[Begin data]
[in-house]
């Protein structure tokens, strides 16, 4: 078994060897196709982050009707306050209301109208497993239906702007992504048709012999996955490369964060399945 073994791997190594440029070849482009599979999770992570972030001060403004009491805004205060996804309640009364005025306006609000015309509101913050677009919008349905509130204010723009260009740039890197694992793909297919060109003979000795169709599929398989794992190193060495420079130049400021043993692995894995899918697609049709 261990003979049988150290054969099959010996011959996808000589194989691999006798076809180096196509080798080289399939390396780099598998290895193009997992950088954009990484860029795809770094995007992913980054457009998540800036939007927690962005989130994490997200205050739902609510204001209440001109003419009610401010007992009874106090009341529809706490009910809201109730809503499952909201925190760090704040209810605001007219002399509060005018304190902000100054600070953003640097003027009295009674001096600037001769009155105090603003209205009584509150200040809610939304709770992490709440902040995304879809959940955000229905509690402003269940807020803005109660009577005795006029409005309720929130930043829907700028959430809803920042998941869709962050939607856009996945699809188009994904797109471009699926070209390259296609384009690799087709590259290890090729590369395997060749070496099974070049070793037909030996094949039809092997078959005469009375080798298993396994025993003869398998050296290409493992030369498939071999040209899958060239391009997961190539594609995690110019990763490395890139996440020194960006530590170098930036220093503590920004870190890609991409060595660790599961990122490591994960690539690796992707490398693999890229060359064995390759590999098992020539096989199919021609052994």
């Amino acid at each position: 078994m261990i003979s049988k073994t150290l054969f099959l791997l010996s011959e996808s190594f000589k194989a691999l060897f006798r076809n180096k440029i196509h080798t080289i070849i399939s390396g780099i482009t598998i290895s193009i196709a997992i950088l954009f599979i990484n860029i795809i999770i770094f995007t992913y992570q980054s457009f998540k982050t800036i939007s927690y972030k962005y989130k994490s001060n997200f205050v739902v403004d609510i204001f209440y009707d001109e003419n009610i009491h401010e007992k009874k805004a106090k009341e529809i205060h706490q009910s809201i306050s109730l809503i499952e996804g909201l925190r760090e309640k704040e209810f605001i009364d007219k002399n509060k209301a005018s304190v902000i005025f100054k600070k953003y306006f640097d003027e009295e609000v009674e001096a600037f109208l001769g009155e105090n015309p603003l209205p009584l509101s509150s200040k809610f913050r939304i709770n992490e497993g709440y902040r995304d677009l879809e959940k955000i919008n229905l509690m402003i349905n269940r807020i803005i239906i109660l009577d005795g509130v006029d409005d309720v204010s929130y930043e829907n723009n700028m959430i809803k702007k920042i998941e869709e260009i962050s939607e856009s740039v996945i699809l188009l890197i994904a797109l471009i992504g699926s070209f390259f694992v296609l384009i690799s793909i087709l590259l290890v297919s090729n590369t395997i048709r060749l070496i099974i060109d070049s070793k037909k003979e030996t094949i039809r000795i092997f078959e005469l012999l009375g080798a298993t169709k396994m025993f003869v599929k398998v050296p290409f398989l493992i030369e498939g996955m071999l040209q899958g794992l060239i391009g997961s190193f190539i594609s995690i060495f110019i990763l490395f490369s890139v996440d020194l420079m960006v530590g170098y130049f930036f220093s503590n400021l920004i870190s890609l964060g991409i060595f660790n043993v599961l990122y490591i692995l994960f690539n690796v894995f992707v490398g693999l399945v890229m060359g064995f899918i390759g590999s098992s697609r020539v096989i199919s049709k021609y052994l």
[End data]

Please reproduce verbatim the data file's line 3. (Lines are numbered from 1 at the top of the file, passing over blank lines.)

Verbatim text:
């Amino acid at each position: 078994m261990i003979s049988k073994t150290l054969f099959l791997l010996s011959e996808s190594f000589k194989a691999l060897f006798r076809n180096k440029i196509h080798t080289i070849i399939s390396g780099i482009t598998i290895s193009i196709a997992i950088l954009f599979i990484n860029i795809i999770i770094f995007t992913y992570q980054s457009f998540k982050t800036i939007s927690y972030k962005y989130k994490s001060n997200f205050v739902v403004d609510i204001f209440y009707d001109e003419n009610i009491h401010e007992k009874k805004a106090k009341e529809i205060h706490q009910s809201i306050s109730l809503i499952e996804g909201l925190r760090e309640k704040e209810f605001i009364d007219k002399n509060k209301a005018s304190v902000i005025f100054k600070k953003y306006f640097d003027e009295e609000v009674e001096a600037f109208l001769g009155e105090n015309p603003l209205p009584l509101s509150s200040k809610f913050r939304i709770n992490e497993g709440y902040r995304d677009l879809e959940k955000i919008n229905l509690m402003i349905n269940r807020i803005i239906i109660l009577d005795g509130v006029d409005d309720v204010s929130y930043e829907n723009n700028m959430i809803k702007k920042i998941e869709e260009i962050s939607e856009s740039v996945i699809l188009l890197i994904a797109l471009i992504g699926s070209f390259f694992v296609l384009i690799s793909i087709l590259l290890v297919s090729n590369t395997i048709r060749l070496i099974i060109d070049s070793k037909k003979e030996t094949i039809r000795i092997f078959e005469l012999l009375g080798a298993t169709k396994m025993f003869v599929k398998v050296p290409f398989l493992i030369e498939g996955m071999l040209q899958g794992l060239i391009g997961s190193f190539i594609s995690i060495f110019i990763l490395f490369s890139v996440d020194l420079m960006v530590g170098y130049f930036f220093s503590n400021l920004i870190s890609l964060g991409i060595f660790n043993v599961l990122y490591i692995l994960f690539n690796v894995f992707v490398g693999l399945v890229m060359g064995f899918i390759g590999s098992s697609r020539v096989i199919s049709k021609y052994l």